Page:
Start with a 2D drawing, turn it into a mold, then cast copies
Based on work by Dan Steele, this tutorial shows you how to combine mold making and 3D printing to create silicone block prints.
Preparing and cleaning up your your 2D image
The three requirements for a model capable of generating a mold are:
- Manifoldness – A model must be manifold in order to turn it into a mold. For a model to be manifold, it must make up a volume that could exist in the real world. The most common cause of non-manifoldness are “holes” in a mesh. If the mesh isn’t “water tight” and there is no clear inside and outside volume, a model is not manifold.
- No internal structures – Often when models are created, they are made by jamming multiple other models together. If these models aren’t stitched together properly with their internal structures removed, then we need to fix this before we attempt to make the mold.
- Low-Poly – To use OpenSCAD to create a model, the poly count on the model must be less than 20,000. While this number may sound low for most objects, a higher poly count doesn’t get you any more detail anyway.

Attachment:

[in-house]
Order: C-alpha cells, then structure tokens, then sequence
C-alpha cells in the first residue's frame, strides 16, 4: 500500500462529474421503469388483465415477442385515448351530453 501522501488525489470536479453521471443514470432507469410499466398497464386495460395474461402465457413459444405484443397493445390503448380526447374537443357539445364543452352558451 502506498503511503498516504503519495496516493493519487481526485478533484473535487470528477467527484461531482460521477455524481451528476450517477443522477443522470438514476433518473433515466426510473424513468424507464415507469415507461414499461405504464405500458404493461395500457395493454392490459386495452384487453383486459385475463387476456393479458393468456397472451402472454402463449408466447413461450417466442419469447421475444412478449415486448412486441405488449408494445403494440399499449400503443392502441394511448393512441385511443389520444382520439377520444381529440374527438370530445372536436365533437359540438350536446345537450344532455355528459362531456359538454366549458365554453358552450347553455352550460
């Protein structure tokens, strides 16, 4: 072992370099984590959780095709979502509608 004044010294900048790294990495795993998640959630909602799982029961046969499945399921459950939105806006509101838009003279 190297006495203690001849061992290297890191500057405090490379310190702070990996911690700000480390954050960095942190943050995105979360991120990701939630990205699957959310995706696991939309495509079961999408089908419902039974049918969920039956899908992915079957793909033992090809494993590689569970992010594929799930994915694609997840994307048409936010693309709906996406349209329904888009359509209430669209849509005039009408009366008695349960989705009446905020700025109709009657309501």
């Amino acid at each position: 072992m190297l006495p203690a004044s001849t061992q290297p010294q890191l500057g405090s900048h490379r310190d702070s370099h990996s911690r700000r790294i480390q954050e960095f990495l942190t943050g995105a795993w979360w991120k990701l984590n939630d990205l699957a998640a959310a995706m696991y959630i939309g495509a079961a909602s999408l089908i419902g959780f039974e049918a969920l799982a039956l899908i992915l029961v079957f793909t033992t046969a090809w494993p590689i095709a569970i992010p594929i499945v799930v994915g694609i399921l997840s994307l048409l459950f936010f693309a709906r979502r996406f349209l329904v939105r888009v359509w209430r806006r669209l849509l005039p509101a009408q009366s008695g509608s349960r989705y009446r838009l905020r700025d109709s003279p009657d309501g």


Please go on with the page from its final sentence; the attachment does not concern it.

Preparing your 2D image
- Find an image to start with. I found this image on DelhiDaze Etsy shop:
- In an image editor clean up the image so that you end up with a black and white image. In Photoshop, I removed the background using the pen tool, inverted the image, and did some clean up with the eraser:
- Save the cleaned up image as a PNG.
- If you do not have Inkscape, download, install and open it. Otherwise just open Inkscape.
- Import your PNG file by selecting File:Import and navigating to your file:
- Select Embed and press OK:
- Move the image to the top left corner of the document:
- You want the image to be a path. Select Path:Trace Bitmap:
- Enable Live Preview:
- Adjust the trace settings so that you have black lines, then click OK: